Schubert String QuintetStern / Katim / Schneider / Casals / Tortellier Another one I haven’t listened to for quite a while, but if I did, this is still a very fine performance of a very fine piece of music. Also good: the Hungrarian Quartet
Brahms Violin Concerto Kremer / Bernstein /  Vienna Philharmonic There are other Brahms Violin Concerto recordings I would prefer now, Oistrakh/Klemperer for example. But these days when I want to listen to a Big Romantic Concerto it’s generally the Dvorak Cello Concerto, for which Fournier/Celibidache (1948) is definitive.
Shostakovich String Quartets.Original Borodin Quartet recordings Yep.
There’s a BBC live recording of number eight from an early 1960s Edinburgh Festival that’s even better than the slightly later studio recording. The orginal Borodin Quartet only recorded the first thirteen; number fifteen is also wonderful and the Mark II Borodin Quartet, in which Mikhail Kopelman replaced Rostislav Dubinsky as first violin, did that stunningly too.
Bach Cello Suites Since we might as well have ten, I have the feeling there must be a recording of the Bach cello suites out there somewhere that I would really, really love but I haven’t found it yet. I’ve listened to Casals, Fournier and Tortellier and they haven’t blown me away What was I thinking? Not blown away by Casals?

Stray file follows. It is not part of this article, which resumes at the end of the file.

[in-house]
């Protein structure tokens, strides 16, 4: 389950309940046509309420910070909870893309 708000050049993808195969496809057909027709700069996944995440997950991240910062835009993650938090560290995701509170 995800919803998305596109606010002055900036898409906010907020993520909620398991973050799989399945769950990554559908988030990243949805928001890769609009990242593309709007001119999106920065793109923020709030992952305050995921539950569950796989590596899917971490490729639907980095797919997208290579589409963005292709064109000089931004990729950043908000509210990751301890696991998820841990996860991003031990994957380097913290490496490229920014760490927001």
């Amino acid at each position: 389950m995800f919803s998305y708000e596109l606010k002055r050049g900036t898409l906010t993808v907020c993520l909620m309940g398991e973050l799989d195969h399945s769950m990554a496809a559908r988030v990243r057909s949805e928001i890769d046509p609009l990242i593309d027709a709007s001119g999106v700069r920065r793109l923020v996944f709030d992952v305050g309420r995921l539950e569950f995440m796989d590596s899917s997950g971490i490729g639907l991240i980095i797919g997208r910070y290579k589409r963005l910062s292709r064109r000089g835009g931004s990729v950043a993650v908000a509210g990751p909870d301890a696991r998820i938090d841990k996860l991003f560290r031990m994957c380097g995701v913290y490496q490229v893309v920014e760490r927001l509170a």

Clearly I can’t have been listening properly. Pau is Da Man. I also again and again find myself pleasantly surprised by an obscure recording by Yehuda Hanani (pupil of Casals, apparently) for which I have to thank emusic.
Pieter Wispelwey – seemingly regarded by quite a few people as Greatest Cellist Of His Generation, etc. – somehow doesn’t do a whole lot for me in this or in quite a few other things.
Elgar cello concertodu Pré / Barbirolli)
Haydn Seven Last WordsBorodin Quartet
Smetana String Quartet  no. 1. Juilliard Quartet Having so many CDs that if you listened to one a day, you’d listen to each one about once every couple of years, has its disadvantages. On the other hand, you can be pleased when you dig out something that you used to like a lot but haven’t listened to for a while, and find that you still like it a lot.
Mussorgsky: Pictures At An Exhibition Fritz Reiner / Chicago Symphony Orchestra Not a profound utterance from the depths of somebody's soul, but who ever said everything has to be? Great Fun. If you’re used to Ravel’s famous orchestral version, [Alan now recommends Toscanini, not that there’s anything noticeably wrong with Reiner] then Mussorgsky’s original for solo piano takes a little bit of getting used to. Richter was the undisputed master of it; Pletnev is good too, especially if you want a modern recording with decent sound instead of Richter’s accompaniment by the collective coughing of Bulgaria’s Stalinist nomenklatura in his most famous live recording.

Speaking of Greatest Cellists Of Their Generation: rest in peace Mstislav Rostropovich.

Recommended recordings too many to even think about listing, so I’ll just pick a personal favourite: the premiere of Britten’s Cello Symphony, recorded live in Moscow in 1960.

brian micklethwait · stephen pollard · alex ross · on an overgrown path